‘The Elephant Man’ is a biopic of the life of John Merrick (played by John Hurt), who had severe facial (and other) deformities due to the disease Elephentiasis. Filmed in black and white, we first encounter Merrick as the Elephant Man on display at a freak show in Victorian era London.
Regarded as an imbecile, Dr Treves (played by a young Anthony Hopkins) encounters Merrick at the freak show and pays a sum to Merrick’s brutal keeper to examine him at a London Hospital.
Treated initially as an imbecile, Merrick has the chance to prove otherwise to Dr. Treves by reciting Psalm 23 by heart. Initially we don’t know either way, whether Merrick can speak at all, and feel sheer sympathy to the brutality and judgement that he has suffered up to this moment of triumph.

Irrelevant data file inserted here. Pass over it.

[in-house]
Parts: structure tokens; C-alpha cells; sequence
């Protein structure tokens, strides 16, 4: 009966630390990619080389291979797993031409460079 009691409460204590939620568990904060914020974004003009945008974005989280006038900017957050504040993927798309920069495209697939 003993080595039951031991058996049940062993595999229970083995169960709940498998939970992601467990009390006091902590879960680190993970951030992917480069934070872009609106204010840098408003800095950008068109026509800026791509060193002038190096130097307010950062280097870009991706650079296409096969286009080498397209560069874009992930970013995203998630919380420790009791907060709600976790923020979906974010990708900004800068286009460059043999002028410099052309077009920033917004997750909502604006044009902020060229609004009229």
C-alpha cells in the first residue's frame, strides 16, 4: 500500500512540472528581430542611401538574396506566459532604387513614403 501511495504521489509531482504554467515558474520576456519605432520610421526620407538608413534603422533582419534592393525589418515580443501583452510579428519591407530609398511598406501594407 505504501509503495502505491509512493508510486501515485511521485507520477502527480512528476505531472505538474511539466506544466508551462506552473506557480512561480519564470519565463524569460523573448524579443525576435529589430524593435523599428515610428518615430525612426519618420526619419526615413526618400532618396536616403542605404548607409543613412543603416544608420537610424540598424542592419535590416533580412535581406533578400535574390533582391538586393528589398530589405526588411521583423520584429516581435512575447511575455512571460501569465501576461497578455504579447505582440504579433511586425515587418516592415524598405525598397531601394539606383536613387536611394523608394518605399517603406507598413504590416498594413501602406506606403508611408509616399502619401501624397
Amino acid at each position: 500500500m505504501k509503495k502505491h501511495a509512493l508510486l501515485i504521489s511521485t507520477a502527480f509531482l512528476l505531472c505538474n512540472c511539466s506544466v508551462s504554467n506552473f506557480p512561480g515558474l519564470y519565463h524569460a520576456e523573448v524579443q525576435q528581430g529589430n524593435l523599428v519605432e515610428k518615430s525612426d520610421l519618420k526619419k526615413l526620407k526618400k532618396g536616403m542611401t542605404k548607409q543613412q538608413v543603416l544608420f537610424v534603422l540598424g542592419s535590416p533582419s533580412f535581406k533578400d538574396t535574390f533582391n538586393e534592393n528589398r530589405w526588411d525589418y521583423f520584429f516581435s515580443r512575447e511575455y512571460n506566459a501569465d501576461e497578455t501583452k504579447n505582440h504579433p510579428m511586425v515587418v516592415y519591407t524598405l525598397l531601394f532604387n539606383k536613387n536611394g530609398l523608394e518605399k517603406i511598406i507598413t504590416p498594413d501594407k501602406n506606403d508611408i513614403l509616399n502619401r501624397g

Merrick is granted permission to stay in the hospital in comfortable accomodation and is met by a flurry of people interested in the fact that this ‘freak’ is a man of culture and intelligence underneath.
Dr. Treves, at first excited by the fact that ‘discovering’ Merrick marks an important step forward in his career, soon realises the erroneousness even of his own treatment of Merrick: that placing him in the hospital with advertisement to the public, is pretty much just another freak show for Merrick.
The film boats no ostentation in its presentation and almost feels a bit ‘B-grade’ . However, in its simplicity of directly telling the story, it really implores us not to judge a book by its cover.
Being shot in black and white, the few moments of elation conveyed by Merrick are well contrasted by an overall feeling of deep sadness.
Overall, a beautiful story and movie.